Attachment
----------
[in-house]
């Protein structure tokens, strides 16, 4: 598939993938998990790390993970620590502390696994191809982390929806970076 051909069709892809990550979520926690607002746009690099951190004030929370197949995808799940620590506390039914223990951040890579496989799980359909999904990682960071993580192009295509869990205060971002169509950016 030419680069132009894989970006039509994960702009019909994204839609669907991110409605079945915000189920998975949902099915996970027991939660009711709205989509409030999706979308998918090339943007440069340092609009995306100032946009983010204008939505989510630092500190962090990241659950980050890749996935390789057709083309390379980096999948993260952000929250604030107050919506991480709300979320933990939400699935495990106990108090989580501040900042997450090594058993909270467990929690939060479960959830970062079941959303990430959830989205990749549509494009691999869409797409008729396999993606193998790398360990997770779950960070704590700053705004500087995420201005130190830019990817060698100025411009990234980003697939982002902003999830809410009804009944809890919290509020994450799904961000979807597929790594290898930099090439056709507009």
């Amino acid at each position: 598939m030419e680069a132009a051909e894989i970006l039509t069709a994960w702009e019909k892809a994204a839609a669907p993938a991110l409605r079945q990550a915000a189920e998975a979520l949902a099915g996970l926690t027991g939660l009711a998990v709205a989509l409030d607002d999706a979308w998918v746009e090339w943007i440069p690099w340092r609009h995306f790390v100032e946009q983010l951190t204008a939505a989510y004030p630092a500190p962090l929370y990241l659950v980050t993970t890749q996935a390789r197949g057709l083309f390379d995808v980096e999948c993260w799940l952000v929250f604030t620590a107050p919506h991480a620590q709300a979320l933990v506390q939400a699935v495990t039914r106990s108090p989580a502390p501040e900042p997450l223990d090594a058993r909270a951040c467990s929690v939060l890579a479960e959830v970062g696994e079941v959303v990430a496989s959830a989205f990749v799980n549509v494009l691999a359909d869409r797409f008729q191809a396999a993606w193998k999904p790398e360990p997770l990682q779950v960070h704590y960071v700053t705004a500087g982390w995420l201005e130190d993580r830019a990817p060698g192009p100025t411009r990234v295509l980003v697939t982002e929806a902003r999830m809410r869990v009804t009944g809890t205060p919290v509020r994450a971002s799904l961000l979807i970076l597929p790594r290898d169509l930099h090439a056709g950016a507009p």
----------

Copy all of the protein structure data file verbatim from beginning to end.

[in-house]
């Protein structure tokens, strides 16, 4: 598939993938998990790390993970620590502390696994191809982390929806970076 051909069709892809990550979520926690607002746009690099951190004030929370197949995808799940620590506390039914223990951040890579496989799980359909999904990682960071993580192009295509869990205060971002169509950016 030419680069132009894989970006039509994960702009019909994204839609669907991110409605079945915000189920998975949902099915996970027991939660009711709205989509409030999706979308998918090339943007440069340092609009995306100032946009983010204008939505989510630092500190962090990241659950980050890749996935390789057709083309390379980096999948993260952000929250604030107050919506991480709300979320933990939400699935495990106990108090989580501040900042997450090594058993909270467990929690939060479960959830970062079941959303990430959830989205990749549509494009691999869409797409008729396999993606193998790398360990997770779950960070704590700053705004500087995420201005130190830019990817060698100025411009990234980003697939982002902003999830809410009804009944809890919290509020994450799904961000979807597929790594290898930099090439056709507009």
């Amino acid at each position: 598939m030419e680069a132009a051909e894989i970006l039509t069709a994960w702009e019909k892809a994204a839609a669907p993938a991110l409605r079945q990550a915000a189920e998975a979520l949902a099915g996970l926690t027991g939660l009711a998990v709205a989509l409030d607002d999706a979308w998918v746009e090339w943007i440069p690099w340092r609009h995306f790390v100032e946009q983010l951190t204008a939505a989510y004030p630092a500190p962090l929370y990241l659950v980050t993970t890749q996935a390789r197949g057709l083309f390379d995808v980096e999948c993260w799940l952000v929250f604030t620590a107050p919506h991480a620590q709300a979320l933990v506390q939400a699935v495990t039914r106990s108090p989580a502390p501040e900042p997450l223990d090594a058993r909270a951040c467990s929690v939060l890579a479960e959830v970062g696994e079941v959303v990430a496989s959830a989205f990749v799980n549509v494009l691999a359909d869409r797409f008729q191809a396999a993606w193998k999904p790398e360990p997770l990682q779950v960070h704590y960071v700053t705004a500087g982390w995420l201005e130190d993580r830019a990817p060698g192009p100025t411009r990234v295509l980003v697939t982002e929806a902003r999830m809410r869990v009804t009944g809890t205060p919290v509020r994450a971002s799904l961000l979807i970076l597929p790594r290898d169509l930099h090439a056709g950016a507009p």